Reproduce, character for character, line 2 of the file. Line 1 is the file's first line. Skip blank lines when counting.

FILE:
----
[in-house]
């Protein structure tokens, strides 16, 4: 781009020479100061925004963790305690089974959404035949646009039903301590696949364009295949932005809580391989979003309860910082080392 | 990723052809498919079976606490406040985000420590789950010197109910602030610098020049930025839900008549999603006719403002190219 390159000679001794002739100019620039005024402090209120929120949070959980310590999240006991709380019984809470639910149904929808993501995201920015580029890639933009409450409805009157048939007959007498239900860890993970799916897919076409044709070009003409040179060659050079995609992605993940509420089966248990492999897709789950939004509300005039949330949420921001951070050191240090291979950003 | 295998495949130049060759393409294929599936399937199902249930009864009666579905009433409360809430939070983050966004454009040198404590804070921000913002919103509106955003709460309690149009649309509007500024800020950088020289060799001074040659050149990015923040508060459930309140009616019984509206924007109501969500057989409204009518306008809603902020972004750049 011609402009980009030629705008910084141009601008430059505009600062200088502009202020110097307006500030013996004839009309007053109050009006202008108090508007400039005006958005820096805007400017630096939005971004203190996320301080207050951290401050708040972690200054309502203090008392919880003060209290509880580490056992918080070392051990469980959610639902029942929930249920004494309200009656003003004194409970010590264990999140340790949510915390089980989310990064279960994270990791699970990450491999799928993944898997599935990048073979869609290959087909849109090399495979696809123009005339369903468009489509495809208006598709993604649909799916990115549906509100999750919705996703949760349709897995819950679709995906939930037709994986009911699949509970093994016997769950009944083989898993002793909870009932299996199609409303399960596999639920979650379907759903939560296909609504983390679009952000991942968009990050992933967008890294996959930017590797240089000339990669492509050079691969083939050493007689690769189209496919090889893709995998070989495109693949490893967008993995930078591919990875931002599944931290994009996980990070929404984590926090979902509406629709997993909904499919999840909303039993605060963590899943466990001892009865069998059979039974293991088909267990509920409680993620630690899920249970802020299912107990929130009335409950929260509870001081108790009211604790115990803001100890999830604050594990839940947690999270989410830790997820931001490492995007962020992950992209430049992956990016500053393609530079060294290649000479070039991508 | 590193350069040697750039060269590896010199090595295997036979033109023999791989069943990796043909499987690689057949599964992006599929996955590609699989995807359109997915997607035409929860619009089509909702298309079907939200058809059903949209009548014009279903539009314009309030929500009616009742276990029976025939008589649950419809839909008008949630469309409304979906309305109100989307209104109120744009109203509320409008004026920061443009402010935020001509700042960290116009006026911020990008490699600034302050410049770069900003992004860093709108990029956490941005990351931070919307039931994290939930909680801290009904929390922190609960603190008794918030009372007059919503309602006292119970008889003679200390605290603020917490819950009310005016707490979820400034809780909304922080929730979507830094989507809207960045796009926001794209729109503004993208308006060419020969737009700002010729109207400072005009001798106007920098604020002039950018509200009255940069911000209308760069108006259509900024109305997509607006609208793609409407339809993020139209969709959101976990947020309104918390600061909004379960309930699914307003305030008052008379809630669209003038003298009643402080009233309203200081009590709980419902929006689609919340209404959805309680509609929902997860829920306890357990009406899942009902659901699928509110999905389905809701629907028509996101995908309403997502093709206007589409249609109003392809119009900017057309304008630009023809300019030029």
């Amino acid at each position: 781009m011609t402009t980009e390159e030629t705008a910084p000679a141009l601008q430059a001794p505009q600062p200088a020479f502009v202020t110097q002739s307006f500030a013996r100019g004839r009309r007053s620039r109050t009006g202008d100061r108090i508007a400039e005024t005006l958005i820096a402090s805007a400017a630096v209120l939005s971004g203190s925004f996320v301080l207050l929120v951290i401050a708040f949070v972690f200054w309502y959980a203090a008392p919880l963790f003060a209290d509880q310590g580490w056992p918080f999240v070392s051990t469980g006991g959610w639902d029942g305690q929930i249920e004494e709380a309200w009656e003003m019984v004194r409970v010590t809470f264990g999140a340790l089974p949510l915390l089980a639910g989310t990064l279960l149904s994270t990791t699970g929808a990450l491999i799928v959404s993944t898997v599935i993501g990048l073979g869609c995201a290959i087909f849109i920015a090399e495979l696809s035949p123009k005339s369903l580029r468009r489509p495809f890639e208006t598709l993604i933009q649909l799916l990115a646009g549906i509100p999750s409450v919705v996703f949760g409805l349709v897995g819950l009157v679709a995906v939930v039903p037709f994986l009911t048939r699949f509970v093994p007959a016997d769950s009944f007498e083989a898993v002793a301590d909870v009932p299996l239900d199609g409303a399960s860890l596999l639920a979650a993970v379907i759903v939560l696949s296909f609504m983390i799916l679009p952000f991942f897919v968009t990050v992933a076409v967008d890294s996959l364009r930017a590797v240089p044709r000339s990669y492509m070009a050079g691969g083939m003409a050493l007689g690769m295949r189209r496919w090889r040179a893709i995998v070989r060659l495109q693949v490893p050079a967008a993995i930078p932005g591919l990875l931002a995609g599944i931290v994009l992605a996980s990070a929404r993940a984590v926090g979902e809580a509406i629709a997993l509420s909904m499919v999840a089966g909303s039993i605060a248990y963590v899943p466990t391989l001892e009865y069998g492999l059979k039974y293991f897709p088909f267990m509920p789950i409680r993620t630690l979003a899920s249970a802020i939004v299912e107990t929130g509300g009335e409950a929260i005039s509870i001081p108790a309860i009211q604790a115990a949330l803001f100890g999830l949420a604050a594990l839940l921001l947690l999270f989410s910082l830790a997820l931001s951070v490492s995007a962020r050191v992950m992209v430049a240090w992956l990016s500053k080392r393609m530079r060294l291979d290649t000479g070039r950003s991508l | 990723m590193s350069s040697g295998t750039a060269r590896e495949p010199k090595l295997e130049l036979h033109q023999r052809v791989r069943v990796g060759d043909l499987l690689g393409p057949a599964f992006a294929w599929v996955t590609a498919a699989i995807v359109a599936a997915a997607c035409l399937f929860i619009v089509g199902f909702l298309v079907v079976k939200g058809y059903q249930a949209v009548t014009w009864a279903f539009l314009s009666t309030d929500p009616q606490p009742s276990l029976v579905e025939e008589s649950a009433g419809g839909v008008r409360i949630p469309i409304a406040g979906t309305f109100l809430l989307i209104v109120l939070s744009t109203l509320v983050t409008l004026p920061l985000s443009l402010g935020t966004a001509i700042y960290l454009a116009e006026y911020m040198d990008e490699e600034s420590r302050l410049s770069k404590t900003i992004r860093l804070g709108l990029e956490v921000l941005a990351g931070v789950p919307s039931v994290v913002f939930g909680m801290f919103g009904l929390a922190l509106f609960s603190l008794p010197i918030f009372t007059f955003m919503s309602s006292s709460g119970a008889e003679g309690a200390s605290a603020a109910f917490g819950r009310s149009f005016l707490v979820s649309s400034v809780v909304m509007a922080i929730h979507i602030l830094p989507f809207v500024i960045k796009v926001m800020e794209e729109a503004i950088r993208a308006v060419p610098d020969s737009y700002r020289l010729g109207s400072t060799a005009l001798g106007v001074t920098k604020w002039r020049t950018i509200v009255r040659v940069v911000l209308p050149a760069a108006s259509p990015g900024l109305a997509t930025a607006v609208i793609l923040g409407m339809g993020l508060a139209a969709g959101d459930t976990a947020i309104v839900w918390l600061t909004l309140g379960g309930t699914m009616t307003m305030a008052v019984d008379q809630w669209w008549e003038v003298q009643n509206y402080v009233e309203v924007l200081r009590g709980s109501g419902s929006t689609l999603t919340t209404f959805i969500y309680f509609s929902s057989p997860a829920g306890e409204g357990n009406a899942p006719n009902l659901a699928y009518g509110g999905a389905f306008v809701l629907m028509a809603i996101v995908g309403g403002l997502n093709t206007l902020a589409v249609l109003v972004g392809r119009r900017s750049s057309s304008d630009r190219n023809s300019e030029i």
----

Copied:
């Protein structure tokens, strides 16, 4: 781009020479100061925004963790305690089974959404035949646009039903301590696949364009295949932005809580391989979003309860910082080392 | 990723052809498919079976606490406040985000420590789950010197109910602030610098020049930025839900008549999603006719403002190219 390159000679001794002739100019620039005024402090209120929120949070959980310590999240006991709380019984809470639910149904929808993501995201920015580029890639933009409450409805009157048939007959007498239900860890993970799916897919076409044709070009003409040179060659050079995609992605993940509420089966248990492999897709789950939004509300005039949330949420921001951070050191240090291979950003 | 295998495949130049060759393409294929599936399937199902249930009864009666579905009433409360809430939070983050966004454009040198404590804070921000913002919103509106955003709460309690149009649309509007500024800020950088020289060799001074040659050149990015923040508060459930309140009616019984509206924007109501969500057989409204009518306008809603902020972004750049 011609402009980009030629705008910084141009601008430059505009600062200088502009202020110097307006500030013996004839009309007053109050009006202008108090508007400039005006958005820096805007400017630096939005971004203190996320301080207050951290401050708040972690200054309502203090008392919880003060209290509880580490056992918080070392051990469980959610639902029942929930249920004494309200009656003003004194409970010590264990999140340790949510915390089980989310990064279960994270990791699970990450491999799928993944898997599935990048073979869609290959087909849109090399495979696809123009005339369903468009489509495809208006598709993604649909799916990115549906509100999750919705996703949760349709897995819950679709995906939930037709994986009911699949509970093994016997769950009944083989898993002793909870009932299996199609409303399960596999639920979650379907759903939560296909609504983390679009952000991942968009990050992933967008890294996959930017590797240089000339990669492509050079691969083939050493007689690769189209496919090889893709995998070989495109693949490893967008993995930078591919990875931002599944931290994009996980990070929404984590926090979902509406629709997993909904499919999840909303039993605060963590899943466990001892009865069998059979039974293991088909267990509920409680993620630690899920249970802020299912107990929130009335409950929260509870001081108790009211604790115990803001100890999830604050594990839940947690999270989410830790997820931001490492995007962020992950992209430049992956990016500053393609530079060294290649000479070039991508 | 590193350069040697750039060269590896010199090595295997036979033109023999791989069943990796043909499987690689057949599964992006599929996955590609699989995807359109997915997607035409929860619009089509909702298309079907939200058809059903949209009548014009279903539009314009309030929500009616009742276990029976025939008589649950419809839909008008949630469309409304979906309305109100989307209104109120744009109203509320409008004026920061443009402010935020001509700042960290116009006026911020990008490699600034302050410049770069900003992004860093709108990029956490941005990351931070919307039931994290939930909680801290009904929390922190609960603190008794918030009372007059919503309602006292119970008889003679200390605290603020917490819950009310005016707490979820400034809780909304922080929730979507830094989507809207960045796009926001794209729109503004993208308006060419020969737009700002010729109207400072005009001798106007920098604020002039950018509200009255940069911000209308760069108006259509900024109305997509607006609208793609409407339809993020139209969709959101976990947020309104918390600061909004379960309930699914307003305030008052008379809630669209003038003298009643402080009233309203200081009590709980419902929006689609919340209404959805309680509609929902997860829920306890357990009406899942009902659901699928509110999905389905809701629907028509996101995908309403997502093709206007589409249609109003392809119009900017057309304008630009023809300019030029």